Unless you’ve not paid attention to the media in the past months, it’s likely that you’ve heard of fake news, from the Internet hoax about Rowan Atkinson’s death – that’s Mr. Bean for those of you who don’t know him yet – to the famous Pizzagate last December. Fake news is everywhere, and while they are not the main item of information online, they can have a negative impact on your everyday life and your decisions. Imagine reading fake news about the impact of vodka on your diet and switching from a water-only to a vodka only regime? Okay, that’s a little far-fetched, but you get the picture. However, what you might not have considered is how fake news can dramatically affect your marketing efforts.
According to the Washington Post, 60% of web users are happy to share a link without even reading its content. What this means is that people only read the first few words in the extracts and decide to share and comment, even though they haven’t read the whole article. Consequently, you are at risk of building your digital presence on facts that are not correct. Therefore it’s important to remember some basics about content marketing: According to Ignite Digital, content marketing gives your business the opportunity to educate your audience with valuable information. In other words, check your facts if you want a strong content strategy.
There’s a double risk about the presence of fake news online. For a start, it’s likely that your website will suffer negative impacts if you’ve been building content that uses fake news. But more importantly, as users are becoming more and more suspicious about what they read online, less than one-third of your visitors will believe what they read about your company. The rest will assume that it’s all part of the big fake news scheme.
Fake news and social media
Unfortunately for you, sharing fake news on social media, as part of your social media activities, can cause viral reactions. Even if your business finds ways of dealing with the negative feedback, as Kissmetrics points out the social media world never forgets. In other words, the post you share on social media will remain online… and so do the conversations that follow. To put it simply, even one mistake that you’ve made about fake news outside of the social media platforms can still be found by users and shared on Twitter, for example. Any faux pas will come back to haunt you on social media, and even more easily if you use viral hoaxes – unwillingly, of course.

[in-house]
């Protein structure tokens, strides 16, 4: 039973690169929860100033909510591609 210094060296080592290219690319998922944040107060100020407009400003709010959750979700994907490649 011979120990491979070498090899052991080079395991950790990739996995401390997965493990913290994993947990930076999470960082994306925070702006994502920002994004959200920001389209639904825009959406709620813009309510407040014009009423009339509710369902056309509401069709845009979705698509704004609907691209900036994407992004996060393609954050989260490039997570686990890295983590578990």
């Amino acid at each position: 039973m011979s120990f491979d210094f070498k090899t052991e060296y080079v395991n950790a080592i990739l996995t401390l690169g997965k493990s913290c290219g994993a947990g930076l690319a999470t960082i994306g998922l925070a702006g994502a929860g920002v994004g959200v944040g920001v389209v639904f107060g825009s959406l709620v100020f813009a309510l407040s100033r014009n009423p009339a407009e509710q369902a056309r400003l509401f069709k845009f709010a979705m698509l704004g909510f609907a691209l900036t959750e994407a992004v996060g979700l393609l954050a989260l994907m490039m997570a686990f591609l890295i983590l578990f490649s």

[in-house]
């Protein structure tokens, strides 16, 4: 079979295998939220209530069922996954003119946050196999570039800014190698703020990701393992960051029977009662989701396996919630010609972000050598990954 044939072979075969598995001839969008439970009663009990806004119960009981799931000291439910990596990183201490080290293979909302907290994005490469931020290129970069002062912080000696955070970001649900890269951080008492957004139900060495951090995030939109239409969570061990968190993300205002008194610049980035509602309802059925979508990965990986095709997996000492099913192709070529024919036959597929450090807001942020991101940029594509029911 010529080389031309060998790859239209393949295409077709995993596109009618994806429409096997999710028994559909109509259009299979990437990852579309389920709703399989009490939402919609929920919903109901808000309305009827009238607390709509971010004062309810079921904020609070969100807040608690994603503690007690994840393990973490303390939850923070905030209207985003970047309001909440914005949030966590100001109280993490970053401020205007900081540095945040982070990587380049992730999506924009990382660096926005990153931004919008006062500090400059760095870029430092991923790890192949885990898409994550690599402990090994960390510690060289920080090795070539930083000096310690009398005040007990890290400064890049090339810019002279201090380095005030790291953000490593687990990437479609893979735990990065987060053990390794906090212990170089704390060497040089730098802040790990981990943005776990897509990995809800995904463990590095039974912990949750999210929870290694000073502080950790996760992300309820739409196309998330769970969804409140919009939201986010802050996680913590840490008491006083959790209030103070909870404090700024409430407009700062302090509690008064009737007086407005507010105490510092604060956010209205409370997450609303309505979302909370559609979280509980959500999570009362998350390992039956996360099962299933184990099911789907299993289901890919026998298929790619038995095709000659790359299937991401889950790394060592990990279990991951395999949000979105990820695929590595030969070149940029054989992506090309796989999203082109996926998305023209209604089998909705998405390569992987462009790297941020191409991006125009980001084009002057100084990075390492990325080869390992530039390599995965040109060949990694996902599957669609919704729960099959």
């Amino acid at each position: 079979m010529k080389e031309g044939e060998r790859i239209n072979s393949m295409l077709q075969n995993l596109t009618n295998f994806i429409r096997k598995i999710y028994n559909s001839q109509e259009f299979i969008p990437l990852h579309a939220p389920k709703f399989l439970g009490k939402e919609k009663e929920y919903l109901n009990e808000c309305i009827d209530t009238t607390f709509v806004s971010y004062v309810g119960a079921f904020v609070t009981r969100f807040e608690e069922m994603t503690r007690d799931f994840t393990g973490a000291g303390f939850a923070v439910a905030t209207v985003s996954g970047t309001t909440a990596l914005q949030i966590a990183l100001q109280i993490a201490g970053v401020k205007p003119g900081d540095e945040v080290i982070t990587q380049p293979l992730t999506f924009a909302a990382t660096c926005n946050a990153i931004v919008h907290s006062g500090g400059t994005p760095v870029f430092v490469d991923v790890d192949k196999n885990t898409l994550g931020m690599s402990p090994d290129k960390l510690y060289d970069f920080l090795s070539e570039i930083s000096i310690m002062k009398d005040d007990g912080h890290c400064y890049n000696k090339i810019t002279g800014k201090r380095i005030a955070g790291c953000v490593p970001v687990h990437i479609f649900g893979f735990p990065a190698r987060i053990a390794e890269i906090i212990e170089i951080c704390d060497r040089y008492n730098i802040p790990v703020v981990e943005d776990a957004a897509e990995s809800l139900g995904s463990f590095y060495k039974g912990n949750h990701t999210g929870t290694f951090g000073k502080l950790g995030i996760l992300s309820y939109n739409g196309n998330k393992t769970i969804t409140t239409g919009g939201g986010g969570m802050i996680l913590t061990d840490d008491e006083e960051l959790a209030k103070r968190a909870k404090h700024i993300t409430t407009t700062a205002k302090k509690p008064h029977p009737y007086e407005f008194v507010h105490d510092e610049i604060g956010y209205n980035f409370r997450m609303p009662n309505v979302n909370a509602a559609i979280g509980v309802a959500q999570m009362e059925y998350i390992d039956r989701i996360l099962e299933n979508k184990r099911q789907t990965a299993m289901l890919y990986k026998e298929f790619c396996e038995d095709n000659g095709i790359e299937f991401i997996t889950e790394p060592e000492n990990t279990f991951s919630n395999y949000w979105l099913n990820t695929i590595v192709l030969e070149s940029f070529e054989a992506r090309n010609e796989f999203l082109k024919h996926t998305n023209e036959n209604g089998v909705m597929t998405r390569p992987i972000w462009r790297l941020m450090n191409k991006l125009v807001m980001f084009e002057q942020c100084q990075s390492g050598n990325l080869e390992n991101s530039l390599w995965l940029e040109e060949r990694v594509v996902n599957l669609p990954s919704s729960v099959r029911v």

Don’t panic, though. Fake news is a known threat, and that’s why Google has changed its algorithm in April this year, as a way to filter out hoaxes. As a result, Google is ranking primarily authoritative pages and allowing users to report inaccurate or misleading content. Admittedly, it doesn’t mean that it’s the end of fake news, But if you check your facts carefully through high-quality content sources, you’re less likely to fall for a hoax.
Your role as a business is to share authoritative content about your area of expertise. Consequently, the accidental use of fake news – on social media or your website – can damage your ranking, your brand reputation, and your social media presence. Let’s just hope that careful on- and offline research and the latest Google algorithm can help you to stay in the clear.
In a bid to help tackle the spread of “fake news”, Google has added its fact check feature to search results globally.
Google will now highlight “authoritative sources” in search results, with a summary of claims that have been fact-checked.
The search giant says sites will be judged authoritative by an algorithm and the company will not be fact-checking news stories itself.
On April 6, Facebook announced a campaign to help people spot fake news.
Image source Google
Google introduced its fact check feature on its News search site in October 2016, but has now added it to its regular search results.
Publishers who have investigated a claim, for example a politician’s statements, will be displayed more prominently.
A summary of the fact-checked statements and whether they are judged to be true or false will also appear.
However, the feature will not affect the order of search results and will not label sites known to spread false information as untrustworthy.
Google acknowledged that different publishers may draw opposing conclusions about the validity of a news story or statement, but said the feature would help people understand the “degree of consensus” on a topic.
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